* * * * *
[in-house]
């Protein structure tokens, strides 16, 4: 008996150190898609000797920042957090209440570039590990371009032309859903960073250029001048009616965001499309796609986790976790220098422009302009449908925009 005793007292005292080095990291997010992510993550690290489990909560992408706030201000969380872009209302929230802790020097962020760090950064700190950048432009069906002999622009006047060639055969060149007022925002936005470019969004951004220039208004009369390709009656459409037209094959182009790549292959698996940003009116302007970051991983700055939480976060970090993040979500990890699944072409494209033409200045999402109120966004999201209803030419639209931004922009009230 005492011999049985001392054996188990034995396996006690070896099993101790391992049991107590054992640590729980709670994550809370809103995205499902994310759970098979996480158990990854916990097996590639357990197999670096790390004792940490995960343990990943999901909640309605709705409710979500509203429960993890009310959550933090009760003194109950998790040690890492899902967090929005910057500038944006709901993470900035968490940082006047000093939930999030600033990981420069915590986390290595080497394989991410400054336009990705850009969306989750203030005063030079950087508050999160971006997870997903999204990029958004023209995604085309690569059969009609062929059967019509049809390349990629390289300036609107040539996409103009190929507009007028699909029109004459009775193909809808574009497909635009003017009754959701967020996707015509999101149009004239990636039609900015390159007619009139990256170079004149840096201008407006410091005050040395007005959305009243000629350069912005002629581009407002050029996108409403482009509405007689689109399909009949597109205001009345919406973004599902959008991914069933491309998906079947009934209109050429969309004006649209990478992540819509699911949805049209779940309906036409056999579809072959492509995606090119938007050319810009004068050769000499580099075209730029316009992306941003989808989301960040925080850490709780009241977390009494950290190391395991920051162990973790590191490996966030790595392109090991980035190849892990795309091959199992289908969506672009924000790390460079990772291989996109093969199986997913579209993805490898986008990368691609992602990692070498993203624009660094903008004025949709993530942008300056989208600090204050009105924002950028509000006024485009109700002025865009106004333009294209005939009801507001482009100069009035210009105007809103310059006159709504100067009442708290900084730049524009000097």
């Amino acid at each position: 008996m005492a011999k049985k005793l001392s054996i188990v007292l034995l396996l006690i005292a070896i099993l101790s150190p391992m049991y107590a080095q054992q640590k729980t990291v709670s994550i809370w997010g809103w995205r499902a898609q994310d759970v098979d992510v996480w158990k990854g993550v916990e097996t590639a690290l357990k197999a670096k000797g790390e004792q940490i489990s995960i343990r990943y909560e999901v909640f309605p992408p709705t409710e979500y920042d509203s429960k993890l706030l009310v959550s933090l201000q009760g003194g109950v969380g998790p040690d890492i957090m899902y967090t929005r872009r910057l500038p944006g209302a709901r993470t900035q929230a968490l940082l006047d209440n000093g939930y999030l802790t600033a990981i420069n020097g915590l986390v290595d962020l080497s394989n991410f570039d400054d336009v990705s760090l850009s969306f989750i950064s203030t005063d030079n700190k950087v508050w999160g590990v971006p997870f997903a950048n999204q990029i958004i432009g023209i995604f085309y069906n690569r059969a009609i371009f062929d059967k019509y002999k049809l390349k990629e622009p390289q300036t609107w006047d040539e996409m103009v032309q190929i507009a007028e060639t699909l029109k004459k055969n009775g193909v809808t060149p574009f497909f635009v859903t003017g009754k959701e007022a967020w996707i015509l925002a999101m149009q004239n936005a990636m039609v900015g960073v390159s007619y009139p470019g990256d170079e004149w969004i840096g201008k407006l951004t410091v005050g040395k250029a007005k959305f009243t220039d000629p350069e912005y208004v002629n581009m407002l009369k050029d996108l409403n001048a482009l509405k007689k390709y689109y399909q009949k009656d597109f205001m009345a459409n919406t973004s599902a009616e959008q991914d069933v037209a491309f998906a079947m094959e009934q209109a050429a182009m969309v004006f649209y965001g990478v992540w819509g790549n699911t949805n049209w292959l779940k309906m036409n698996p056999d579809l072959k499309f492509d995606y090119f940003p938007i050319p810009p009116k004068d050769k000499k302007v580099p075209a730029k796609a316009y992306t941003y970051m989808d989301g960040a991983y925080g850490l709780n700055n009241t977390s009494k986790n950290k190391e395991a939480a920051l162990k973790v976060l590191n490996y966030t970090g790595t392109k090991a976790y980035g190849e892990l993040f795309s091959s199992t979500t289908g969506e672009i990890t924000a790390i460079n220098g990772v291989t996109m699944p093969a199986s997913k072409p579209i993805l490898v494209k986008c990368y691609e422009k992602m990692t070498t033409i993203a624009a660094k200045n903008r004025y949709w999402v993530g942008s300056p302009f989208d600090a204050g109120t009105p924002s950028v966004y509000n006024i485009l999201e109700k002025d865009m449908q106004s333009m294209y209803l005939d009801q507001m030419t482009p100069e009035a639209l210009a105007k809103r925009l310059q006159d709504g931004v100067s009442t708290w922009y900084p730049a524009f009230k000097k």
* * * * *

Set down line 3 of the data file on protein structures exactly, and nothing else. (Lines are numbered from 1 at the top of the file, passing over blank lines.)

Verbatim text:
């Amino acid at each position: 008996m005492a011999k049985k005793l001392s054996i188990v007292l034995l396996l006690i005292a070896i099993l101790s150190p391992m049991y107590a080095q054992q640590k729980t990291v709670s994550i809370w997010g809103w995205r499902a898609q994310d759970v098979d992510v996480w158990k990854g993550v916990e097996t590639a690290l357990k197999a670096k000797g790390e004792q940490i489990s995960i343990r990943y909560e999901v909640f309605p992408p709705t409710e979500y920042d509203s429960k993890l706030l009310v959550s933090l201000q009760g003194g109950v969380g998790p040690d890492i957090m899902y967090t929005r872009r910057l500038p944006g209302a709901r993470t900035q929230a968490l940082l006047d209440n000093g939930y999030l802790t600033a990981i420069n020097g915590l986390v290595d962020l080497s394989n991410f570039d400054d336009v990705s760090l850009s969306f989750i950064s203030t005063d030079n700190k950087v508050w999160g590990v971006p997870f997903a950048n999204q990029i958004i432009g023209i995604f085309y069906n690569r059969a009609i371009f062929d059967k019509y002999k049809l390349k990629e622009p390289q300036t609107w006047d040539e996409m103009v032309q190929i507009a007028e060639t699909l029109k004459k055969n009775g193909v809808t060149p574009f497909f635009v859903t003017g009754k959701e007022a967020w996707i015509l925002a999101m149009q004239n936005a990636m039609v900015g960073v390159s007619y009139p470019g990256d170079e004149w969004i840096g201008k407006l951004t410091v005050g040395k250029a007005k959305f009243t220039d000629p350069e912005y208004v002629n581009m407002l009369k050029d996108l409403n001048a482009l509405k007689k390709y689109y399909q009949k009656d597109f205001m009345a459409n919406t973004s599902a009616e959008q991914d069933v037209a491309f998906a079947m094959e009934q209109a050429a182009m969309v004006f649209y965001g990478v992540w819509g790549n699911t949805n049209w292959l779940k309906m036409n698996p056999d579809l072959k499309f492509d995606y090119f940003p938007i050319p810009p009116k004068d050769k000499k302007v580099p075209a730029k796609a316009y992306t941003y970051m989808d989301g960040a991983y925080g850490l709780n700055n009241t977390s009494k986790n950290k190391e395991a939480a920051l162990k973790v976060l590191n490996y966030t970090g790595t392109k090991a976790y980035g190849e892990l993040f795309s091959s199992t979500t289908g969506e672009i990890t924000a790390i460079n220098g990772v291989t996109m699944p093969a199986s997913k072409p579209i993805l490898v494209k986008c990368y691609e422009k992602m990692t070498t033409i993203a624009a660094k200045n903008r004025y949709w999402v993530g942008s300056p302009f989208d600090a204050g109120t009105p924002s950028v966004y509000n006024i485009l999201e109700k002025d865009m449908q106004s333009m294209y209803l005939d009801q507001m030419t482009p100069e009035a639209l210009a105007k809103r925009l310059q006159d709504g931004v100067s009442t708290w922009y900084p730049a524009f009230k000097k």